(Bloomberg) -- Zambia has concluded the most difficult part of negotiations to restructure its debt, and sees remaining talks being wrapped up soon, President Hakainde Hichilema said. 

The southern African nation announced a breakthrough debt relief deal with its bilateral creditors on Thursday that will see its payments on $6.3 billion of debt stretched out over about 20 years, with a three-year grace period. 

While the agreement unlocks a much-needed $188 million payment from the International Monetary Fund, the government still needs to ratify the deal with each lender and negotiate comparable terms with commercial creditors, including bondholders.

“To get everybody to the table to then negotiate plus-minus what Zambia expected, what creditor A expected, creditor B, creditor C, was the most difficult thing,” Hichilema said in an interview on Friday with Bloomberg TV in Paris, where he attended a conference. “Now we are here, the next is consummation. Simple, straight.”

The bulk of the deal covers loans from Chinese creditors, who account for about one-third of Zambia’s total external public liabilities of more than $18 billion. The IMF put Zambia’s bilateral debt at nearly $8 billion at the end of 2021, but the government said only $6.3 billion of this will be restructured. It’s unclear what’s excluded and why.

“The debt we’ve restructured is not a complete debt write down so the residual debt, we will continue working on it,” Hichilema said. “In any negotiation you hardly achieve a 100% of what you want,” and “if you are off by 3%, by 5%, you live with that and you move on with what is on the table and continue pushing for the remainder that needs to be brought in line,” he added, without directly referencing the Zambian deal.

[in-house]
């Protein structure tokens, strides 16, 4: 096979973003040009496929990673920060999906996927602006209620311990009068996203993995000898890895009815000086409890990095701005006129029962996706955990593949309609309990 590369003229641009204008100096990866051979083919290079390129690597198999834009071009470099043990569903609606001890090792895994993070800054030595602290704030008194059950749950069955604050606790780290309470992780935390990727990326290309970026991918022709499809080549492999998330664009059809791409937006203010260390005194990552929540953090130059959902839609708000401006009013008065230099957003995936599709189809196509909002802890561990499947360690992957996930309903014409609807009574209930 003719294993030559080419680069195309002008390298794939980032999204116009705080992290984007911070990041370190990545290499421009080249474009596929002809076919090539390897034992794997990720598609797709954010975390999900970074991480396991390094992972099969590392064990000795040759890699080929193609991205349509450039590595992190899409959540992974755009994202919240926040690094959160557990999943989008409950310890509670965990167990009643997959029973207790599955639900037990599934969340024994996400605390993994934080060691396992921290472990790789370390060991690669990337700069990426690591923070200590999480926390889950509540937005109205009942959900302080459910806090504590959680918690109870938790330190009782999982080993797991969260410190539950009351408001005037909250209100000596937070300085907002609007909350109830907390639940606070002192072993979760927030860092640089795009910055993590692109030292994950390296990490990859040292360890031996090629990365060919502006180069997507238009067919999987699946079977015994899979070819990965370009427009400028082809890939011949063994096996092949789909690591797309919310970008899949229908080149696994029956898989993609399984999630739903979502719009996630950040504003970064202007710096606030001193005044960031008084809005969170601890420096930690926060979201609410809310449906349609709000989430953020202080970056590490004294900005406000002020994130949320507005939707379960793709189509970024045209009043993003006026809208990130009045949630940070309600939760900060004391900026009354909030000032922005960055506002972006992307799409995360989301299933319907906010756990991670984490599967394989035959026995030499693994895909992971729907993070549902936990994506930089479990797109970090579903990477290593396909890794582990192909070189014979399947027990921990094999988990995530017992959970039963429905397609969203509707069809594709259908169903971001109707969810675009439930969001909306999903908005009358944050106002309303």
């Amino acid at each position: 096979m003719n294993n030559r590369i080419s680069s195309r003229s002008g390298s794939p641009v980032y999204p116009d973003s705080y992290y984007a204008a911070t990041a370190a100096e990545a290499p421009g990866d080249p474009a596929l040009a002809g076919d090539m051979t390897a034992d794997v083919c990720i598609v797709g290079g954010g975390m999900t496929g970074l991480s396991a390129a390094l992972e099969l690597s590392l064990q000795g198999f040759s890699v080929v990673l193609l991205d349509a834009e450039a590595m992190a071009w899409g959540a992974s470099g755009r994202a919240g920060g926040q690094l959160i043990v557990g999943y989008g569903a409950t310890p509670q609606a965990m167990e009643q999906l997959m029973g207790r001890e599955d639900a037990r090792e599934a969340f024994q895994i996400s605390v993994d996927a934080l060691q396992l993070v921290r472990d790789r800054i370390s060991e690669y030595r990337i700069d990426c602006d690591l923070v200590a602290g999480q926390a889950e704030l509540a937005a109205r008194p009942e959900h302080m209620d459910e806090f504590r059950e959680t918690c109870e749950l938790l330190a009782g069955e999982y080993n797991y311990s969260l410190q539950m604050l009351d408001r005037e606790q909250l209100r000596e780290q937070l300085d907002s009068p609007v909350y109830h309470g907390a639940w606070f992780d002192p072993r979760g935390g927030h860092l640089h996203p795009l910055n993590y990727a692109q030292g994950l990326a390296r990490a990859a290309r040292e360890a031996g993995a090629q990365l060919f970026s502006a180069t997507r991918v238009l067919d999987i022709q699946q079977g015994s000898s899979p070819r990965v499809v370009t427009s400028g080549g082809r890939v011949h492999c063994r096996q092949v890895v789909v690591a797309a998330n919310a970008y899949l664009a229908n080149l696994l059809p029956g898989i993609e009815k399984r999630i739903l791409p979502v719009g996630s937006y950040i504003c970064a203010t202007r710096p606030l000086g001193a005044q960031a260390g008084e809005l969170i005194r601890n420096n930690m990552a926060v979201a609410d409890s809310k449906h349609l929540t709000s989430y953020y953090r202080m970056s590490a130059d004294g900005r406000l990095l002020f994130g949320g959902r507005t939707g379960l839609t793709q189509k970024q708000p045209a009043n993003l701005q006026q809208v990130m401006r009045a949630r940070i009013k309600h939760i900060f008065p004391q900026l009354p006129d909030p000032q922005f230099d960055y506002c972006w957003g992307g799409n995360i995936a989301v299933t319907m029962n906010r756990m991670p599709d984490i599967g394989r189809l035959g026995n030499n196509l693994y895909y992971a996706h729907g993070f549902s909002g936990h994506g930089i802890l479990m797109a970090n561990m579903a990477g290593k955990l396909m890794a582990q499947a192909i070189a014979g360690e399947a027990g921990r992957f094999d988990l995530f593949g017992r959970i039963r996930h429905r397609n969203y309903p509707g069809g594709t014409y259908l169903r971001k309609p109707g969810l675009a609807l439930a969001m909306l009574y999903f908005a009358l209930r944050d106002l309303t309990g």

Read More: Zambia Wins Debt Relief, Sets Precedent for Stressed Nations 

In November 2020, Zambia became the first African nation to default on its debt amid the coronavirus pandemic. It’s also the first to secure major relief under the Group of 20’s Common Framework, designed to help poor nations restructure debt they can no longer afford to service. 

Zambia’s accord will free up money that was being used to service debt to grow the economy and invest, according to Hichilema. Progress has already been made, with the IMF forecasting that gross domestic product will expand 4% this year and 4.1% in 2024.

If a government reduces the funds it was spending on servicing and repaying its debt and channels those into revenue, “then you begin to really get the economy going and opportunities created and obviously growth, jobs, business opportunities,” the president said.

The deal sets a precedent for other countries buckling under debilitating debts — including Ghana, Sri Lanka and Ethiopia — locked in negotiations with creditors from China, the Paris Club and bondholders. More than 70 low-income nations face a collective $326 billion burden, with more than half of them already in or near debt distress, according to the IMF.

“What we are doing is novel. It hasn’t been done before so there is a learning curve here,” Hichilema said. “The countries that will come after us who are debtor countries should be able to do what we have done in a much shorter time as long as there is a commitment from the debtor countries to do what is right, which is enter into the reforms, the restructuring that led the economies to underperform.”

Read More: Zambia Debt Deal Spurs Rally in Distressed Emerging Markets 


--With assistance from Monique Vanek.

(Updates with presdeint’s comments throughout.)

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